July 6 (EIRNS)— Thousands of Italian farmers, under the leadership of the Coldiretti union, are blocking the Brenner Pass through the Alps, and checking every truck coming from Austria and Germany. The reason for the protests are counterfeit products that are imported and sold as original Italian ones, such as mozzarella and parmesan cheese. The protest was triggered by a recent case of a mozzarella cheese produced in Germany, and labelled with Italian names, which took on a strange blue color once opened.

Italian farmers have been in a protest mood for some time, because they have been hit by low-cost agricultural products imported by new EU member-countries, and, at the same time, squeezed by the insane EU quota system. For instance, under the quota system, Italy is not allowed to produce more than 50% of the milk it needs, both for direct consumption and for food processing.

U.K. Austerity Inflames Unions

July 5 (EIRNS)—The Cameron government's announcement that all U.K. ministries must cut 40% from their budgets, could mean 600,000 public sector jobs lost. The six main unions representing government workers today accused the government of declaring war on trade unions, following reports that the Cabinet Office Minister Francis Maude intends to introduce emergency legislation to make changes in labor laws, placing more legal restraints on strikes and lowering compensation for laid-off workers.

Paul Kenny, the general secretary of the GMB union, said: "It is a testament to the priorities of this government, led by two public schoolboys [what are called private schoolboys in the U.S.—ed.], that they should consider attacking the rights of ordinary workers rather than the bankers who caused the recession. More and more we are seeing the well-to-do upper class targeting the lower class and making them pay for the recession. It is unfair and unacceptable." Bob Crow, the general secretary of the Rail Maritime and Transport (RMT) union, accused ministers of "declaring war" on unions, and of seeking to prevent workers from fighting back against cuts in jobs and public spending.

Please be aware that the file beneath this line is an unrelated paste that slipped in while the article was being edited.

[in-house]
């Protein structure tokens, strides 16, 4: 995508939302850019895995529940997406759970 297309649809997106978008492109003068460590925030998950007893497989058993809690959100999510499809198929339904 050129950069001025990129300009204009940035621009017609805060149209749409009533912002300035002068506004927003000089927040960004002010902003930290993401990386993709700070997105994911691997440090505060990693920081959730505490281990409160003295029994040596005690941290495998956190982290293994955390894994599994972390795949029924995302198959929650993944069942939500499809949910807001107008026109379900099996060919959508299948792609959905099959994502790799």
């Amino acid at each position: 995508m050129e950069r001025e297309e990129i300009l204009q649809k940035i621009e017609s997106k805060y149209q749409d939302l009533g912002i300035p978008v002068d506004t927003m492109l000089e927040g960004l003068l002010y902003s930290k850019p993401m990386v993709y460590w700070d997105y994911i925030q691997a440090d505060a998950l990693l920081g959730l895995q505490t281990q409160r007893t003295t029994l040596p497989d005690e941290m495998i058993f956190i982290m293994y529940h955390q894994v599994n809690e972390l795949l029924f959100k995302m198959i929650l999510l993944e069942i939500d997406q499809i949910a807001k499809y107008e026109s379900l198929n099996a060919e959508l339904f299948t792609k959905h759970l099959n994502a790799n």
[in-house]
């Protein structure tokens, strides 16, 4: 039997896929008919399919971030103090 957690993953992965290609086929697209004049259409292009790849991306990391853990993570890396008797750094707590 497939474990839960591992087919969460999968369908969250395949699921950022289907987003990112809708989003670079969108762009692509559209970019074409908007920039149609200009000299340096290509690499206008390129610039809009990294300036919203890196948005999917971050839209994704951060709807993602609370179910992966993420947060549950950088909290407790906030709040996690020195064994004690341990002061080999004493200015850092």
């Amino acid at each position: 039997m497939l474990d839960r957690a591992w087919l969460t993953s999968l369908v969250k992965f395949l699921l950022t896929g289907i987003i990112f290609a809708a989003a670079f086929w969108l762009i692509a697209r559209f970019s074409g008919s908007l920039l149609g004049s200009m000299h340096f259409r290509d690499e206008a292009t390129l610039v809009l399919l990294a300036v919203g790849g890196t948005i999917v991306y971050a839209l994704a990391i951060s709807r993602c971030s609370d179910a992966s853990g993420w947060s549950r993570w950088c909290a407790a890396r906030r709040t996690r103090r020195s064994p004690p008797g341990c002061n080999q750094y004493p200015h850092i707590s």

The Communication Workers Union, representing half of British Telecom's 100,000 workforce, today postponed a strike vote over threats of legal action. This follows similar actions at the unions for British Airways and the railway unions.

Trichet Against German Insolvency Law

July 8 (EIRNS)—At the monthly press conference of the European Central Bank today in Frankfurt, ECB President Jean-Claude Trichet attacked the German proposal for an orderly insolvency law. Trichet was asked by the correspondent of the Irish Times whether his position on the new law is "in favor, against, or open to persuasion," and Trichet answered bluntly that the ECB considers it "not opportune."

Swedish EAP on the Official Political Map Again

July 6 (EIRNS)—Today's Swedish daily Svenska Dagbladet published an attack on the Swedish LaRouche movement, the European Labor Party (EAP), in an op-ed on slanders in the current election campaign. This follows a distribution of the EAP's new Swedish election pamphlet and the party's new documentary, "The Truth About the LaRouche Movement in Sweden-EAP." The party has been subjected to a decades-long slander campaign, notably for its stand in support of nuclear power since the 1970s. Last year, Sweden reversed its 1980 decision to stop construction of all nuclear power plants and phase out all nuclear power by 2010. The country is 45% reliant on nuclear. The intervening governments should have listened to the EAP.